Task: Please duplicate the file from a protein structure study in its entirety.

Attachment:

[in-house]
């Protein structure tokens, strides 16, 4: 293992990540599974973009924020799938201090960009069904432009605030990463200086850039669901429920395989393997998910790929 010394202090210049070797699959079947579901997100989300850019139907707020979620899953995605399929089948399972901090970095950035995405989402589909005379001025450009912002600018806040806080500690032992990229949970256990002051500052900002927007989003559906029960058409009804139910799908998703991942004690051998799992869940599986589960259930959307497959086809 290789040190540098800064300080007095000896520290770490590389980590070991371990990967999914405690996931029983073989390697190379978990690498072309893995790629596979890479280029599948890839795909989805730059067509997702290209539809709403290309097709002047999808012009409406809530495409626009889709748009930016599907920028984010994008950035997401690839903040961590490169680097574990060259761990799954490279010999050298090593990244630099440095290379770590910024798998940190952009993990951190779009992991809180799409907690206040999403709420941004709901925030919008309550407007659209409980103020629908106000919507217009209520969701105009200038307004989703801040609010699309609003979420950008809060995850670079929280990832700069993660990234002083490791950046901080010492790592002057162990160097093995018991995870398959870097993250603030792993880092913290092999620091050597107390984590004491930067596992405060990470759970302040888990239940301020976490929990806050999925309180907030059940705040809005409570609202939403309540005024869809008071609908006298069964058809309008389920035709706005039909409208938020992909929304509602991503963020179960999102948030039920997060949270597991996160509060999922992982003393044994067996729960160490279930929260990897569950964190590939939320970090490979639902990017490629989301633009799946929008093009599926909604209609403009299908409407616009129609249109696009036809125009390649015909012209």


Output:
[in-house]
């Protein structure tokens, strides 16, 4: 293992990540599974973009924020799938201090960009069904432009605030990463200086850039669901429920395989393997998910790929 010394202090210049070797699959079947579901997100989300850019139907707020979620899953995605399929089948399972901090970095950035995405989402589909005379001025450009912002600018806040806080500690032992990229949970256990002051500052900002927007989003559906029960058409009804139910799908998703991942004690051998799992869940599986589960259930959307497959086809 290789040190540098800064300080007095000896520290770490590389980590070991371990990967999914405690996931029983073989390697190379978990690498072309893995790629596979890479280029599948890839795909989805730059067509997702290209539809709403290309097709002047999808012009409406809530495409626009889709748009930016599907920028984010994008950035997401690839903040961590490169680097574990060259761990799954490279010999050298090593990244630099440095290379770590910024798998940190952009993990951190779009992991809180799409907690206040999403709420941004709901925030919008309550407007659209409980103020629908106000919507217009209520969701105009200038307004989703801040609010699309609003979420950008809060995850670079929280990832700069993660990234002083490791950046901080010492790592002057162990160097093995018991995870398959870097993250603030792993880092913290092999620091050597107390984590004491930067596992405060990470759970302040888990239940301020976490929990806050999925309180907030059940705040809005409570609202939403309540005024869809008071609908006298069964058809309008389920035709706005039909409208938020992909929304509602991503963020179960999102948030039920997060949270597991996160509060999922992982003393044994067996729960160490279930929260990897569950964190590939939320970090490979639902990017490629989301633009799946929008093009599926909604209609403009299908409407616009129609249109696009036809125009390649015909012209």